So, what is an HOA and what are they all about? What do you need to know?
Boise Idaho's shrinking home inventory has prompted many to turn to new construction, and with budding neighborhoods come budding Homeowners Associations, organizations in a planned community or subdivision that create and enforce rules for all the homes and properties within their jurisdiction. What can you expect from these HOAs?
A Homeowners Association is a board that manages what is typically (but not always) a group of condominiums, townhouses or newly constructed neighborhoods. These associations are meant to both improve the quality of life for residents as well as maintain high property values. This is managed through a series of fees that the association uses to pay for services like caring for a lawn, shoveling snowfall, or maintaining upkeep on a pool or playground for the community. Some associations will also pay for water usage and cable TV. Depending on the amount of services that are being paid for, the cost of an HOA fee varies quite a bit -- generally the more services there are (or the larger the unit), the more expensive an HOA bill will be.
HOA fees will oftentimes be paid on either a month-by-month or yearly basis. However, regardless of when a payment is required, when you purchase a home controlled by a Homeowners Assocation you are required to pay the bill when it is due. Some associations have the power to cut off services from a household, including water or electricity. An HOA can even foreclose on a property, evicting tenants who do not pay. Before purchasing a home controlled by an HOA, be aware of the payment plan that you will be using, as well as where your money is going.
Consider the following questions:
- Does the HOA have a reserve fund? If not, you should be prepared to pay out of pocket when there are large repairs due.
- How large is the HOA's reserve fund?
- How often do increases occur, and historically how much have they been raised?
- How are the HOA fee increases set?
- Does the payment include things like water, trash pick-up, sewer services and cable TV?
- Has the HOA ever been sued?
Compare dues for the communityyou're considering to the average fees you can find in the area. If the community has amenities such as a fitness center or pool, you will have to pay for them whether you use them or not. There also may be rules about guests and their use of these amenities.
Learn the rules. You may be able to find this information online, and if you do, make sure it is up-to-date. If you cannot find this information that easily, you can ask your real estate agent or call the HOA yourself. In particular, you should be aware of what actions will cause you to be fined. Similar to how an association can evict a resident that has not paid their HOA fee, some of these organizations can foreclose your property due to accrued fines from violating too many CC&Rs. This stands for Covenants, Conditions, and Restrictions, which are the guidelines of living each resident must follow. Review these rules before you purchase the home. Sometimes, a home may already be out of compliance with the HOA CC&Rs. Be aware of any existing problems so you can fix it as soon as possible, or have the chance to look for a different property.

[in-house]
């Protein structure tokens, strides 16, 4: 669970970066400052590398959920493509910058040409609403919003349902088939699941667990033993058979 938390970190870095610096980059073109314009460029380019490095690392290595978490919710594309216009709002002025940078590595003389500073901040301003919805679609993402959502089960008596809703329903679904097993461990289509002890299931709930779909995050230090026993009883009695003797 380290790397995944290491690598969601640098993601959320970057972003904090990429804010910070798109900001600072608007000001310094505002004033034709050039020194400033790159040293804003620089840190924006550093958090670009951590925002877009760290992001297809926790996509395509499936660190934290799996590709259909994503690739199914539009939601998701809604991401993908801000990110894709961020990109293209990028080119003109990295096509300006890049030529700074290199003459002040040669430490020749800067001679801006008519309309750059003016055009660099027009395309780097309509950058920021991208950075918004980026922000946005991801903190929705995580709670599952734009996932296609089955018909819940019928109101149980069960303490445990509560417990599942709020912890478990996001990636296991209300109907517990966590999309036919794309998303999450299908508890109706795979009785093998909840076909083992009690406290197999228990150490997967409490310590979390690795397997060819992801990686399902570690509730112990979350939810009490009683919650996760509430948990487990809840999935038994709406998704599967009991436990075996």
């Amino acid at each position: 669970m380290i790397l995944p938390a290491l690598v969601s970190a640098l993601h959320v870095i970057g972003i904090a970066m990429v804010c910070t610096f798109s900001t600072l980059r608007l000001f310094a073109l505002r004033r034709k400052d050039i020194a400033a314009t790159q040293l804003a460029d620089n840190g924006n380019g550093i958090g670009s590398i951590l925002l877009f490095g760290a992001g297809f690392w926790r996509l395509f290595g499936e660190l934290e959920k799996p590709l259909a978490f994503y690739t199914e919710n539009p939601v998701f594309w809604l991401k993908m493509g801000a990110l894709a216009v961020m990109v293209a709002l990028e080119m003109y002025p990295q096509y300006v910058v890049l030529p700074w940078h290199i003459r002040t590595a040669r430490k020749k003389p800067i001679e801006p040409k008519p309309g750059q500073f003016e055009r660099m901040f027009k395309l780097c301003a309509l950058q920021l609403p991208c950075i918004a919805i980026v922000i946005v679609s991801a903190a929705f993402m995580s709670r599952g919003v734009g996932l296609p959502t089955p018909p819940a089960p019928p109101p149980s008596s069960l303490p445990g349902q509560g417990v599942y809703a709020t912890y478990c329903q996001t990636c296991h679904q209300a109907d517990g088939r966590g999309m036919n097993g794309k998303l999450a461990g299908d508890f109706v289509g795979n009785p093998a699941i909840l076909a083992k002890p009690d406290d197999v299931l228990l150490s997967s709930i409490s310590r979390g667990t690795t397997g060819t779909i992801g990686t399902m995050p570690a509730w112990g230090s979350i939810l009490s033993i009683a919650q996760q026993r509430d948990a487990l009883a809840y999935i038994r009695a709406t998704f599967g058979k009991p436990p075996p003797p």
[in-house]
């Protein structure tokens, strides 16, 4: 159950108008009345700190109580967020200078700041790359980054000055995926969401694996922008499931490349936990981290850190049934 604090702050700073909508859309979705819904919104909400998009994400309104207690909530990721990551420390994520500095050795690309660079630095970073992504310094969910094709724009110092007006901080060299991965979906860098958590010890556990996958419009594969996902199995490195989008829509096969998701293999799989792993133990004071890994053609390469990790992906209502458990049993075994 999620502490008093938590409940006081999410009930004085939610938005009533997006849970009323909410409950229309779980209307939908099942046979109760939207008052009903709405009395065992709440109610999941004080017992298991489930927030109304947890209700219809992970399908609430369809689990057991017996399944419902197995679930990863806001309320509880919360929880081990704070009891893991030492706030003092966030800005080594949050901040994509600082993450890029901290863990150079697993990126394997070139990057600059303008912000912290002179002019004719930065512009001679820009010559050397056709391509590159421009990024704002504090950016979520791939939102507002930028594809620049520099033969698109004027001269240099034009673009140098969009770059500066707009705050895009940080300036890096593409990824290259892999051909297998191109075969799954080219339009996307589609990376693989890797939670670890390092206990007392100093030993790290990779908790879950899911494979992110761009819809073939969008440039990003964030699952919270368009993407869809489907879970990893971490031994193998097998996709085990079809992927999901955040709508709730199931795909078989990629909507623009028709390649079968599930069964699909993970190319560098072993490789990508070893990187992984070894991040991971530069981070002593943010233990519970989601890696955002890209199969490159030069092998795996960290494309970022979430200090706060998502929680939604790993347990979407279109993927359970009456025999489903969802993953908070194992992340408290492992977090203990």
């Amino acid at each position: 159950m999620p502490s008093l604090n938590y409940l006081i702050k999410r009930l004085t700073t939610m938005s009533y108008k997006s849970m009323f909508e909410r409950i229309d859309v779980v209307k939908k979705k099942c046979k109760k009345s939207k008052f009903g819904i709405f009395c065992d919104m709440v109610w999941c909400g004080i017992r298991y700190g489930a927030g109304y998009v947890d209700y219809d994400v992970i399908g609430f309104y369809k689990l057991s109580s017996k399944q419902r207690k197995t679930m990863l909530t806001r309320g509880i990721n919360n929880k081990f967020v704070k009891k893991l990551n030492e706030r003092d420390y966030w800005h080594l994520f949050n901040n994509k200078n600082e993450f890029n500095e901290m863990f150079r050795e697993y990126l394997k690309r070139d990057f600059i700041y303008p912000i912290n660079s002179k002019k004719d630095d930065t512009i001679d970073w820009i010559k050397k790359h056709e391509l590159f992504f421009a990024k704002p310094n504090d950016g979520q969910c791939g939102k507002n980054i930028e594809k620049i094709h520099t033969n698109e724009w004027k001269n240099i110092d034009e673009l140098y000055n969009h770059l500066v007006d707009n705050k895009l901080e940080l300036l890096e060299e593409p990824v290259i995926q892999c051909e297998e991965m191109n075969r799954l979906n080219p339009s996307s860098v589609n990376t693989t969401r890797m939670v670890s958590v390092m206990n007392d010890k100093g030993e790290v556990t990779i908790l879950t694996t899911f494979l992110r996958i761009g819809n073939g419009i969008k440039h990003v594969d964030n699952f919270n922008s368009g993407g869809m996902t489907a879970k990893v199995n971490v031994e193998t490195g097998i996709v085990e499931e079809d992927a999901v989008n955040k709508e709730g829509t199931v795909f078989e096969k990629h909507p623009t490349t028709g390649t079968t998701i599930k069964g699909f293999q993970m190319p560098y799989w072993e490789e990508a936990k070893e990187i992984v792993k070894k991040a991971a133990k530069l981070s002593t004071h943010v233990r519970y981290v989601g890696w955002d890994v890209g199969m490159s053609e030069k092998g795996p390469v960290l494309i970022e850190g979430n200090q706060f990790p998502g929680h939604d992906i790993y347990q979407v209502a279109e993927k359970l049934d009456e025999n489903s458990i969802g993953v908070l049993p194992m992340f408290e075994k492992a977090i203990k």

Sometimes, these rules can be changed or amended. HOA meetings are by practice open to any homeowner in the community. Participating in these meetings can help influence your neighborhood or complex for the better. You can even request a copy of minutes from the last HOA meeting or ask to sit in on one. This can be very telling to the policies of the HOA. You'll do well to know what, if any, current conflicts there are and what has happened in the past, and what their process is of solving conflicts. While we'd like to think that HOAs are devoid of drama and petty politics, it can still be an issue. It can be particularly helpful if you can talk to some of the current owners -- ones who aren't on the board. HOAs can be managed by a private company or by building residents who fill the position as volunteers. Either way, you don't want to end up getting into something you didn't bargain for.
Common HOA restrictions include:
There are some HOAs that dictate how you treat and care for your lawn. They may enforce the use of fertilizers, pesticides, sprinkler systems or whatever else they deem important to keep your lawn the picture of perfection. Certain things may not be permitted with the HOA. They may limit the size of your garden, disallow compost piles and so on. Whether these things are important to you or not, it's always wise to read the fine print. And again, HOAs vary. Some are much less restrictive than others.
Homeowners Associations will often dictate how many cars can be parked in front of a house at once, so as to prevent the homes from appearing cluttered.
This is especially true in condominiums, but some associations will not allow certain domesticated animals -- commonly dogs. More often seen, however, are the rules against pets over a certain weight and size.
With any HOA, it's important to consider what type of person you are. If you dislike being told how to maintain the exterior of your home, living in a community with an HOA might not be a positive experience for you. Furthermore, consider the financial impact of HOA fees on both your short and long term finances. For example, a condo with high HOA fees may just end up costing you as much as that dream house you thought you couldn't afford.
Homeowners' associations can both fill the role as your best friend, or your worst enemy. There are many pro's and con's involved with any HOA. The bottom line is that it's more important than ever to be well acquainted with the HOA rules and fees before it's too late to go back. Your agent will be a great asset to you if you're deciding to buy a home that is subject to rules.
Hughes Group is always available at 208.571.7145.